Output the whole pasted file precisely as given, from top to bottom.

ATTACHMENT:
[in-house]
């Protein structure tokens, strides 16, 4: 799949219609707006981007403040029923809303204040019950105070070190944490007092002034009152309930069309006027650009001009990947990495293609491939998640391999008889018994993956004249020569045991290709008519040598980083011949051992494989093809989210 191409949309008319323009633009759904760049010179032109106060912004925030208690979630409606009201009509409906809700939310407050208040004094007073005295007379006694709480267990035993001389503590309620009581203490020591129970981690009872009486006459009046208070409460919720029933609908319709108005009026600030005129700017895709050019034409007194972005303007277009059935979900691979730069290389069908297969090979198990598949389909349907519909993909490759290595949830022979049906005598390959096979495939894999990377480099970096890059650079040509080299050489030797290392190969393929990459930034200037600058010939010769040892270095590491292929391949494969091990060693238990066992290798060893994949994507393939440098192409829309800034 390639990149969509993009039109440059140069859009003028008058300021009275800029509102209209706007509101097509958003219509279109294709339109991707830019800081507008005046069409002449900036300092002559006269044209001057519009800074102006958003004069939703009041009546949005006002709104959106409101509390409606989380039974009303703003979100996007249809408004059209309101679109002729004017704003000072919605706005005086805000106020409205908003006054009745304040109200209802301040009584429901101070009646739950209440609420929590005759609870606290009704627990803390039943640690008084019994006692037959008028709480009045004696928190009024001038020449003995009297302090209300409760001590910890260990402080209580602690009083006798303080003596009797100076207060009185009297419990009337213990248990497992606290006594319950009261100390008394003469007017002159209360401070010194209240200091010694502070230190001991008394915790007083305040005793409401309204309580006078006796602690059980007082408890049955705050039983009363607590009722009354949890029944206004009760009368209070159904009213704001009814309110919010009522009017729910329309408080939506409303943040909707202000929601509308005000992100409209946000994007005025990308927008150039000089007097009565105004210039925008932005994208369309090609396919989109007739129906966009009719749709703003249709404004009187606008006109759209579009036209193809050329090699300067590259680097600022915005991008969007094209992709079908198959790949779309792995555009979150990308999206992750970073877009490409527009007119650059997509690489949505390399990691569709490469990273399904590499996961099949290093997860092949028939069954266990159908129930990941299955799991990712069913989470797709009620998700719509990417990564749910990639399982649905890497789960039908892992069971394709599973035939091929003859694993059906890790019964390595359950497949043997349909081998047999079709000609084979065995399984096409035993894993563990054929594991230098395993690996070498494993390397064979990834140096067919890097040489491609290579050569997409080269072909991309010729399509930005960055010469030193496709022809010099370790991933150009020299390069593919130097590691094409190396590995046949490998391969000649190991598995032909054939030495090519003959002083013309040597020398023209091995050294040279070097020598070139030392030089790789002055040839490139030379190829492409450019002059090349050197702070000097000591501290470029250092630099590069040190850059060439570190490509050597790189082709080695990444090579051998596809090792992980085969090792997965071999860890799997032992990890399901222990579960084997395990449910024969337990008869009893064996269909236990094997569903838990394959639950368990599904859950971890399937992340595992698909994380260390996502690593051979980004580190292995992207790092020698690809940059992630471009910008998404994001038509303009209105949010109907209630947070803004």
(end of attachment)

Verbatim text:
[in-house]
């Protein structure tokens, strides 16, 4: 799949219609707006981007403040029923809303204040019950105070070190944490007092002034009152309930069309006027650009001009990947990495293609491939998640391999008889018994993956004249020569045991290709008519040598980083011949051992494989093809989210 191409949309008319323009633009759904760049010179032109106060912004925030208690979630409606009201009509409906809700939310407050208040004094007073005295007379006694709480267990035993001389503590309620009581203490020591129970981690009872009486006459009046208070409460919720029933609908319709108005009026600030005129700017895709050019034409007194972005303007277009059935979900691979730069290389069908297969090979198990598949389909349907519909993909490759290595949830022979049906005598390959096979495939894999990377480099970096890059650079040509080299050489030797290392190969393929990459930034200037600058010939010769040892270095590491292929391949494969091990060693238990066992290798060893994949994507393939440098192409829309800034 390639990149969509993009039109440059140069859009003028008058300021009275800029509102209209706007509101097509958003219509279109294709339109991707830019800081507008005046069409002449900036300092002559006269044209001057519009800074102006958003004069939703009041009546949005006002709104959106409101509390409606989380039974009303703003979100996007249809408004059209309101679109002729004017704003000072919605706005005086805000106020409205908003006054009745304040109200209802301040009584429901101070009646739950209440609420929590005759609870606290009704627990803390039943640690008084019994006692037959008028709480009045004696928190009024001038020449003995009297302090209300409760001590910890260990402080209580602690009083006798303080003596009797100076207060009185009297419990009337213990248990497992606290006594319950009261100390008394003469007017002159209360401070010194209240200091010694502070230190001991008394915790007083305040005793409401309204309580006078006796602690059980007082408890049955705050039983009363607590009722009354949890029944206004009760009368209070159904009213704001009814309110919010009522009017729910329309408080939506409303943040909707202000929601509308005000992100409209946000994007005025990308927008150039000089007097009565105004210039925008932005994208369309090609396919989109007739129906966009009719749709703003249709404004009187606008006109759209579009036209193809050329090699300067590259680097600022915005991008969007094209992709079908198959790949779309792995555009979150990308999206992750970073877009490409527009007119650059997509690489949505390399990691569709490469990273399904590499996961099949290093997860092949028939069954266990159908129930990941299955799991990712069913989470797709009620998700719509990417990564749910990639399982649905890497789960039908892992069971394709599973035939091929003859694993059906890790019964390595359950497949043997349909081998047999079709000609084979065995399984096409035993894993563990054929594991230098395993690996070498494993390397064979990834140096067919890097040489491609290579050569997409080269072909991309010729399509930005960055010469030193496709022809010099370790991933150009020299390069593919130097590691094409190396590995046949490998391969000649190991598995032909054939030495090519003959002083013309040597020398023209091995050294040279070097020598070139030392030089790789002055040839490139030379190829492409450019002059090349050197702070000097000591501290470029250092630099590069040190850059060439570190490509050597790189082709080695990444090579051998596809090792992980085969090792997965071999860890799997032992990890399901222990579960084997395990449910024969337990008869009893064996269909236990094997569903838990394959639950368990599904859950971890399937992340595992698909994380260390996502690593051979980004580190292995992207790092020698690809940059992630471009910008998404994001038509303009209105949010109907209630947070803004």